A fully equipped Rackable ICE Cube costs several million dollars, mostly for the servers themselves, Noer says. The container pays for itself with lower electricity costs due to an innovative Rackable design that maximizes server density, Noer says.
But it's still too early to tell whether containerized datacenters are the way of the future. "We're just at the cusp of broad adoption," Noer says.
Potential use cases for containers include disaster recovery, remote locations like military bases, or big IT hosting companies that would prefer not to build brick-and-mortar datacenters, Kumar says.
A TV crew that follows sporting events may want a mobile datacenter, says Robert Bunger, director of business development for American Power Conversion. APC doesn't sell its portable datacenter, but in 2004, it built one into a tractor-trailer as a proof-of-concept. It was resilient. "We pulled that trailer all over the country" for demos, Bunger notes.
But APC isn't seeing much demand, except in limited cases. For example, a business that needs an immediate capacity upgrade but is also planning to move its datacenter in a year might want a container because it would be easier to move than individual servers and storage boxes.
UC San Diego bought two of Sun's Modular Data Centers. One goal is to contain the cost of storing and processing rapidly increasing amounts of data, says Tom DeFanti, principal investigator of the school's GreenLight energy efficiency research project. But it will take time to see whether the container approach is more efficient. "The whole idea is to create an experiment to see if we can get more work per watts," DeFanti says.
The Modular Data Center is not as convenient to maintain as a regular computer room, because there is so little space to maneuver inside, he says. But "It seems to me to be an extremely well-designed and thought-out system," DeFanti says. "It gives us a way of dealing with the exploding amount of scientific computing that we need to do."
Beware vendor lock-in
Before purchasing a containerized datacenter, enterprises should consider several issues related to their manageability and usefulness. Vendors often want you to fill the containers with only their servers, Kumar notes. Besides limiting flexibility at the time of purchase, this raises the question of what happens when those servers reach end-of-life. Will you need the vendor to rip out the servers and put new ones in, once again limiting your choice of technology?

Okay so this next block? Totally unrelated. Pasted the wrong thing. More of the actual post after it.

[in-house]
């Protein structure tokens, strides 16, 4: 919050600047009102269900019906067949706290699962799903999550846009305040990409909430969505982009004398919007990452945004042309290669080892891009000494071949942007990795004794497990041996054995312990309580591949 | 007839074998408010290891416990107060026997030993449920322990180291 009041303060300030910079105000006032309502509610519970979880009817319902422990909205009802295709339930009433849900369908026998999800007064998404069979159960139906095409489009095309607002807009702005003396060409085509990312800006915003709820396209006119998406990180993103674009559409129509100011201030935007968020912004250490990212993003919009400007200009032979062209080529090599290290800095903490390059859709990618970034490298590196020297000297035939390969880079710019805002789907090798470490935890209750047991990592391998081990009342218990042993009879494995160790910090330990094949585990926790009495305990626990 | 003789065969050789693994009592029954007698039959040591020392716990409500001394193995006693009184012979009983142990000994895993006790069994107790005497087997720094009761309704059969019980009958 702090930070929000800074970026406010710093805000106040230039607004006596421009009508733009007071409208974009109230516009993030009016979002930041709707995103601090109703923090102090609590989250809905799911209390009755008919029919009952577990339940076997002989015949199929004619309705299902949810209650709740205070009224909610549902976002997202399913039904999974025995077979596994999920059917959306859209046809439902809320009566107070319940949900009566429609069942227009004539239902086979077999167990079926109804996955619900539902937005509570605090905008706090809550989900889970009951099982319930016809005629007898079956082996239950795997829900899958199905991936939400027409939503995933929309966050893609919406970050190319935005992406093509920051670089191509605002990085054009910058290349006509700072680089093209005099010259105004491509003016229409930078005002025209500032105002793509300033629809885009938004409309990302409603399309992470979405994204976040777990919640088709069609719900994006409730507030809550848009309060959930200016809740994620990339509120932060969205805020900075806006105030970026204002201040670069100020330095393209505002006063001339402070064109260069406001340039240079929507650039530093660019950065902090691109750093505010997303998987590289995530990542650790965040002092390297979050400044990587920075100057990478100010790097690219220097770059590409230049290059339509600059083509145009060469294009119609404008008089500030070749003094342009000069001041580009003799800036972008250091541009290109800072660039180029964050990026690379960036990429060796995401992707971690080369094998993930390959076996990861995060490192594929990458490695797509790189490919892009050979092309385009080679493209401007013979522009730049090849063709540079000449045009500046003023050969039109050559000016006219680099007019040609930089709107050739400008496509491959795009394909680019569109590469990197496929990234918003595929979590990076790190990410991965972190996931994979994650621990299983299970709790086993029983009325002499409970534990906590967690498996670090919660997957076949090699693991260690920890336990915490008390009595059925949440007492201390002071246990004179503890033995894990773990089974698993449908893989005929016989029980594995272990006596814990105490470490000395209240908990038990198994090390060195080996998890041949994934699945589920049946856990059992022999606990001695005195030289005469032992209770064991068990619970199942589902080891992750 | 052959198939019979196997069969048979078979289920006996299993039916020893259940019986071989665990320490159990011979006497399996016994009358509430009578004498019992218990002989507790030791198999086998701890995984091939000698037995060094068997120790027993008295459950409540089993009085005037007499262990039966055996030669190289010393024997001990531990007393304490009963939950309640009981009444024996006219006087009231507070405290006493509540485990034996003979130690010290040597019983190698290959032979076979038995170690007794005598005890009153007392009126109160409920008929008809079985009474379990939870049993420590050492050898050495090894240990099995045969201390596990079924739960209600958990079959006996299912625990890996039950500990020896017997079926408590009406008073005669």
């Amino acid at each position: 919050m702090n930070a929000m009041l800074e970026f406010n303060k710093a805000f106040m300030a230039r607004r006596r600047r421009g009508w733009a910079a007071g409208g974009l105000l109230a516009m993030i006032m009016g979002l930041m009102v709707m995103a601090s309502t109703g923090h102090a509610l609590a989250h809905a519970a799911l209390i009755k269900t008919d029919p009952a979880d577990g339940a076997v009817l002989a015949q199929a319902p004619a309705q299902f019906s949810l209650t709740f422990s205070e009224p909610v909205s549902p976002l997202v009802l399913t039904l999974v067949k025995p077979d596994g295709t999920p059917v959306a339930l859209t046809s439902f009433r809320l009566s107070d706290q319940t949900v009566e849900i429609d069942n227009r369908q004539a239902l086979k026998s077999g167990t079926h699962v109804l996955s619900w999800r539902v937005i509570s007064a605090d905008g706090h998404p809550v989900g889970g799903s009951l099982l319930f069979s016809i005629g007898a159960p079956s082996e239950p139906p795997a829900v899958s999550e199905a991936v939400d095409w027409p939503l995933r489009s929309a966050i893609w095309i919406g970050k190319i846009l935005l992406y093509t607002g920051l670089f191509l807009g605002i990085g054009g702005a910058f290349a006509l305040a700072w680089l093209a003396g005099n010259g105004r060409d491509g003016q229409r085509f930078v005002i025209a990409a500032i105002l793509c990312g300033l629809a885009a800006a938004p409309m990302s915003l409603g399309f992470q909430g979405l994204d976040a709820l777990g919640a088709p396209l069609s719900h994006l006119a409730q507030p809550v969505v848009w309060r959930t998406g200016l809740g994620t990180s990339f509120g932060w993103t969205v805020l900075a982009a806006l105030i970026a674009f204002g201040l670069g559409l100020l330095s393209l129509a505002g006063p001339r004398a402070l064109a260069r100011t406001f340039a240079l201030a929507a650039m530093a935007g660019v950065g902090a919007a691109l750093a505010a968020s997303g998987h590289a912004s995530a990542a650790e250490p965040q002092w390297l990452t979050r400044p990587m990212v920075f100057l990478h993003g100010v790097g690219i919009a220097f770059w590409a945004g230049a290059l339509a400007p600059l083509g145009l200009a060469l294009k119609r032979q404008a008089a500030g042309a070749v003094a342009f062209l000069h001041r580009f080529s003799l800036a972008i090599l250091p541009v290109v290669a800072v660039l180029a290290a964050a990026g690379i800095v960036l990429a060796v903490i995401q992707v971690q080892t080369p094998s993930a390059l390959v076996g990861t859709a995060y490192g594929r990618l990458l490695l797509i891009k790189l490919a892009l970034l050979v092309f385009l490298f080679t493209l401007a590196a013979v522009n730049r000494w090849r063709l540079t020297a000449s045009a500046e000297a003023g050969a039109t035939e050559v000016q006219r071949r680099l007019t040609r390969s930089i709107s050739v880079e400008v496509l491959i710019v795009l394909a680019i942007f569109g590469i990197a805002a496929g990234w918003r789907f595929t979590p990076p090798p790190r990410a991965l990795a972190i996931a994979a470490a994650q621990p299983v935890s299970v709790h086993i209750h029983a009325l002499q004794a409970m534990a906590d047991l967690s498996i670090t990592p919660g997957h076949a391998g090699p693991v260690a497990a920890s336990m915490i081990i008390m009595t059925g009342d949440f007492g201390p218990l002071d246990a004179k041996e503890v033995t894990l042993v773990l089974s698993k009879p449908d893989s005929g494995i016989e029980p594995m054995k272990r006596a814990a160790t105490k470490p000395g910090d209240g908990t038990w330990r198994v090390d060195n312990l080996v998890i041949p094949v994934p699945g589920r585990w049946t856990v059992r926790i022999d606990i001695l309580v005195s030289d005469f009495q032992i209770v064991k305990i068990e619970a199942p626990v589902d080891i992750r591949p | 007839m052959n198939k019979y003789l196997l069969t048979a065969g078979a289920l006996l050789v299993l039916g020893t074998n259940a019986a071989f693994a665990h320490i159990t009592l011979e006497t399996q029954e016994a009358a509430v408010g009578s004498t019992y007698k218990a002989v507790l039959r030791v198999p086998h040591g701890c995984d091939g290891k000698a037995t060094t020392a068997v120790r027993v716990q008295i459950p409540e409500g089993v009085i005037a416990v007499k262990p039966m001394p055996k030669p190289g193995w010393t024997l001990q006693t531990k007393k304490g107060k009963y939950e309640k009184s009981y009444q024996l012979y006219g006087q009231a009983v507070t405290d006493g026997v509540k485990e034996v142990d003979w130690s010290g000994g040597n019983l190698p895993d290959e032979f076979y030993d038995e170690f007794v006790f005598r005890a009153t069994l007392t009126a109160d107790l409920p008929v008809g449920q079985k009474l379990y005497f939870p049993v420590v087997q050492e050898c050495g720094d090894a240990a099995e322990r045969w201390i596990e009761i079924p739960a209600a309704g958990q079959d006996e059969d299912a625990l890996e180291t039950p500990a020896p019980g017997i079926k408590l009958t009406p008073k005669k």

"At the moment, most vendors will fill their containers only with their servers," Kumar says.
IBM, however, says it uses industry-standard racks in its portable datacenter, allowing customers to buy whatever technology they like. (Compare server products.) DeFanti said Sun's Modular Data Center allows him the flexibility to buy a heterogeneous mix of servers and storage. Rackable, though, steers customers toward either its own servers or IBM BladeCenter machines through a partnership with IBM.
"I think vendors are learning that people want more flexibility," DeFanti says.
Another consideration is failover capabilities, says Lee Kirby, who provides site assessments, data center designs and other services as the general manager of Lee Technologies. If one container goes down, its work must be transferred to another. Server virtualization will help provide this failover capability, and also make it easier to manage distributed containerized datacenters -- an important consideration for customers who want to distribute computing power and have it reside as close to users as possible, Kirby says.
"I think it is key that the combination of virtualization and distributed infrastructure produce a container that can be out of service without impacting the application as a whole," Kirby says.
This story, "Google, Microsoft spark interest in modular datacenters" was originally published by Network World.